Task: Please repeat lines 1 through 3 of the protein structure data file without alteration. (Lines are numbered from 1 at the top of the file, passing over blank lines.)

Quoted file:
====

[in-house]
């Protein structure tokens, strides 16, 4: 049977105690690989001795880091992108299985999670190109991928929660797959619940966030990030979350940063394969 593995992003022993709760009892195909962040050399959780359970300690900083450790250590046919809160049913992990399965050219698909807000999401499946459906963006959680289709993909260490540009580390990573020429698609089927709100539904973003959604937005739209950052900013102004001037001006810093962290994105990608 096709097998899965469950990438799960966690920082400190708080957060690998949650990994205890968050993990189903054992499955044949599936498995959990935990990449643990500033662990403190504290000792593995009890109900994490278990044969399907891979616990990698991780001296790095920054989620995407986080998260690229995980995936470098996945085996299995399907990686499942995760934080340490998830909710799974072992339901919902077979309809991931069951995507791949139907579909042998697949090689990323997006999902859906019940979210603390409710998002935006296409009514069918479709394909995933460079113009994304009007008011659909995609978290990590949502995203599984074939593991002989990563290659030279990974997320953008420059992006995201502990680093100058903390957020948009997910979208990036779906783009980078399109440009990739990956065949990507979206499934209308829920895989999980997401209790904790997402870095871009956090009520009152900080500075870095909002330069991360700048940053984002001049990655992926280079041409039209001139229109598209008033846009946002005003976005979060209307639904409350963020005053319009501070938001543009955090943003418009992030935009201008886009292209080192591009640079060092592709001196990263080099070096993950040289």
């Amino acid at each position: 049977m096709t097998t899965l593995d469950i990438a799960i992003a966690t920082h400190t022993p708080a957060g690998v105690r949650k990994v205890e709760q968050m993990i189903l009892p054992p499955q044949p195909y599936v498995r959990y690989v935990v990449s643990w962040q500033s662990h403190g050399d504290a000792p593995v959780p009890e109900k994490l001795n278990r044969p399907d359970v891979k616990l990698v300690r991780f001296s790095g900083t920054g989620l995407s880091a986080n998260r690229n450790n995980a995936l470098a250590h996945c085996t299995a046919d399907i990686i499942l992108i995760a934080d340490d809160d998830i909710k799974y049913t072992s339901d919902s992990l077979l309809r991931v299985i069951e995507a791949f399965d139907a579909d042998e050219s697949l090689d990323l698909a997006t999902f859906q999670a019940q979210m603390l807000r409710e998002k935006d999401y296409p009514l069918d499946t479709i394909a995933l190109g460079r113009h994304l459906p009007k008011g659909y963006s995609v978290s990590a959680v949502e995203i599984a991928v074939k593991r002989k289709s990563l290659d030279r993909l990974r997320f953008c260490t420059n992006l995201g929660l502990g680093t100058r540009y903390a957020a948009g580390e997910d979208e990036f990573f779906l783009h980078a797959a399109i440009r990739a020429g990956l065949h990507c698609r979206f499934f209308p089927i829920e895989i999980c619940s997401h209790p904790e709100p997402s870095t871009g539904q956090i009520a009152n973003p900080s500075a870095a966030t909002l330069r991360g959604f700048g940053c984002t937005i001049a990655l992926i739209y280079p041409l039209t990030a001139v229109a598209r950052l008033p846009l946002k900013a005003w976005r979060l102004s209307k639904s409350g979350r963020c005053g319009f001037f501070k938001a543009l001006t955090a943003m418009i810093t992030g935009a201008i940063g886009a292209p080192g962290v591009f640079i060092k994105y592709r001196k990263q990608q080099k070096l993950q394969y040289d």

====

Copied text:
[in-house]
């Protein structure tokens, strides 16, 4: 049977105690690989001795880091992108299985999670190109991928929660797959619940966030990030979350940063394969 593995992003022993709760009892195909962040050399959780359970300690900083450790250590046919809160049913992990399965050219698909807000999401499946459906963006959680289709993909260490540009580390990573020429698609089927709100539904973003959604937005739209950052900013102004001037001006810093962290994105990608 096709097998899965469950990438799960966690920082400190708080957060690998949650990994205890968050993990189903054992499955044949599936498995959990935990990449643990500033662990403190504290000792593995009890109900994490278990044969399907891979616990990698991780001296790095920054989620995407986080998260690229995980995936470098996945085996299995399907990686499942995760934080340490998830909710799974072992339901919902077979309809991931069951995507791949139907579909042998697949090689990323997006999902859906019940979210603390409710998002935006296409009514069918479709394909995933460079113009994304009007008011659909995609978290990590949502995203599984074939593991002989990563290659030279990974997320953008420059992006995201502990680093100058903390957020948009997910979208990036779906783009980078399109440009990739990956065949990507979206499934209308829920895989999980997401209790904790997402870095871009956090009520009152900080500075870095909002330069991360700048940053984002001049990655992926280079041409039209001139229109598209008033846009946002005003976005979060209307639904409350963020005053319009501070938001543009955090943003418009992030935009201008886009292209080192591009640079060092592709001196990263080099070096993950040289």
């Amino acid at each position: 049977m096709t097998t899965l593995d469950i990438a799960i992003a966690t920082h400190t022993p708080a957060g690998v105690r949650k990994v205890e709760q968050m993990i189903l009892p054992p499955q044949p195909y599936v498995r959990y690989v935990v990449s643990w962040q500033s662990h403190g050399d504290a000792p593995v959780p009890e109900k994490l001795n278990r044969p399907d359970v891979k616990l990698v300690r991780f001296s790095g900083t920054g989620l995407s880091a986080n998260r690229n450790n995980a995936l470098a250590h996945c085996t299995a046919d399907i990686i499942l992108i995760a934080d340490d809160d998830i909710k799974y049913t072992s339901d919902s992990l077979l309809r991931v299985i069951e995507a791949f399965d139907a579909d042998e050219s697949l090689d990323l698909a997006t999902f859906q999670a019940q979210m603390l807000r409710e998002k935006d999401y296409p009514l069918d499946t479709i394909a995933l190109g460079r113009h994304l459906p009007k008011g659909y963006s995609v978290s990590a959680v949502e995203i599984a991928v074939k593991r002989k289709s990563l290659d030279r993909l990974r997320f953008c260490t420059n992006l995201g929660l502990g680093t100058r540009y903390a957020a948009g580390e997910d979208e990036f990573f779906l783009h980078a797959a399109i440009r990739a020429g990956l065949h990507c698609r979206f499934f209308p089927i829920e895989i999980c619940s997401h209790p904790e709100p997402s870095t871009g539904q956090i009520a009152n973003p900080s500075a870095a966030t909002l330069r991360g959604f700048g940053c984002t937005i001049a990655l992926i739209y280079p041409l039209t990030a001139v229109a598209r950052l008033p846009l946002k900013a005003w976005r979060l102004s209307k639904s409350g979350r963020c005053g319009f001037f501070k938001a543009l001006t955090a943003m418009i810093t992030g935009a201008i940063g886009a292209p080192g962290v591009f640079i060092k994105y592709r001196k990263q990608q080099k070096l993950q394969y040289d």